Poems are even more difficult because, as several have pointed out here, there are no clear markers indicating a true separation of story from real life experiences in poetry. The divisions simply aren’t there historically. We often think of Whitman’s “Song of Myself” as the workings of his mind — not necessarily that he traveled and was as bold in his person, but that his mind was. It is nearly impossible to read that book and not query where Whitman’s sympathies were in the war or what his thoughts were on abolition, etc. It is nearly impossible not to see at least the poet’s fantasy life etched so eloquently in scenes of bathing boys and laboring men on the wharfs. Unless you’re looking through the fourth wall; then all is tucked in properly again.
On the flip side of Lynn’s concern, this issue is aggravated these days as we see numerous attempts to conflate the cult of personality and the work itself in an effort to substantiate the work, as if they will both last forever. With time, the author fades into a fleeting story and only the work is left. I’m not sure we should work so hard to maintain and emphasize the fourth wall divide between author and work. Who ultimately cares if I write about a difficult subject and someone thinks I suffered the abuse depicted or caused someone harm? If I know I didn’t and the made-up or real person knows I didn’t, isn’t that enough? The urge to correct the record on my own behalf isn’t going to change the overall culturally biased readings we currently engage in. If anything, the work itself can do more harm to those conditionings than me screaming down the random police agent at the end of a reading who prefers his women to be less opinionated. When my opinions are printed and widely distributed, they are much more effective and farther reaching. I likely won’t change the officer’s mind in that moment anyway, even if I defend myself as not being represented directly in my writing.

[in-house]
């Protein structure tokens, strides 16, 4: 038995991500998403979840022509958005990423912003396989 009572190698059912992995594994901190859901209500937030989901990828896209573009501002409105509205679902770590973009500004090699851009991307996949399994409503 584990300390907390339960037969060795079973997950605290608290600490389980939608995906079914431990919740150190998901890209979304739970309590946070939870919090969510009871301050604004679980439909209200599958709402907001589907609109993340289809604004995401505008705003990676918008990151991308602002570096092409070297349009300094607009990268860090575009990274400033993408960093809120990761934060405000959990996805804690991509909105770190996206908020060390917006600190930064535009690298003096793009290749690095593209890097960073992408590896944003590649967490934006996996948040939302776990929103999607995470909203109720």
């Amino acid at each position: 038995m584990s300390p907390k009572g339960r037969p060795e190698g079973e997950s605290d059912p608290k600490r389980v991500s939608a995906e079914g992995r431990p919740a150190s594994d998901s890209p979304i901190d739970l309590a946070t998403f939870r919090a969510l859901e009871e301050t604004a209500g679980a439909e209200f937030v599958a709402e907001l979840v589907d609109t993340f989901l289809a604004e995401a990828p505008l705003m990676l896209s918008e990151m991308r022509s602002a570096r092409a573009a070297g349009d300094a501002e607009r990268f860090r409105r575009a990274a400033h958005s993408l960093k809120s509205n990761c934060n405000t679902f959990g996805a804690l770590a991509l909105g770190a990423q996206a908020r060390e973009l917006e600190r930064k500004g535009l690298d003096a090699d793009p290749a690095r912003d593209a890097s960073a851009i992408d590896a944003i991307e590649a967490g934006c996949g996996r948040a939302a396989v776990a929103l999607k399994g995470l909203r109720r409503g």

Those who want to force another “real life” narrative onto the work seem to be testing the work in a way that attaches the writing to what they think they already know, to what is more easily digested and accessible, therefore somehow rendering it more palatable for themselves, even at the cost of stripping and reducing the work. They are ferreting out the meaning that satisfies their ideologies, likely omitting any substance that doesn’t suit them, and leaving any challenges behind. Their loss. So how much attention and creed should we pay and give to this reading style? That is, how much energy should we expend trying to dissuade it? I wrote about a cancer once in one of my poems, a mention of a rictus, and a woman approached me after and asked simply if it was true. I assume she meant to ask whether it true for me as something I had experienced. I said yes, because it was true for someone, and she seemed to be seeking some solace in that possibility, so I gave it. Do I want it to be written somewhere that I suffered from rictus? No, but I am also not deeply invested in expunging that record if it happens. The people in my life who know me know it’s not true, and I can easily dispel that idea in an interview if the world magically becomes invested in my personal life. For the most part though, the larger world is not invested in poets’ lives that way. Poets are romanticized, but that knowledge does nothing for my work. As it stands on the surface, the readers so inclined towards bringing his or her own issues to the work are likely seeking some sort of personal affirmation of their beliefs, however oppressive or negative. Let your words resist those expectations; strive to make your writing do the heavy work for you. So when people see women’s writing as personal account, it is often because they want some control over women; symbolically, “woman” is the unpredictable force that needs to be policed and harnessed. And that fact is fair game for fodder for writing too. Gird thy loins for fleeting battle at readings in defense of your self? Or let your imagination write the unpredictable into existence to challenge the entirety of literature, even long after your loins have died? My impulse is to steer the conversation, when it turns to my so-called personal life, back to the text and retort with questions regarding how my words work in the larger fabric of society. That is, if you’re accusing me of being too flirty in my poems, I will ask you with whom will my poems flirt when I am asleep? But I digress. Whichever side of the fourth wall you choose to invest in, just remember, it’s all real life.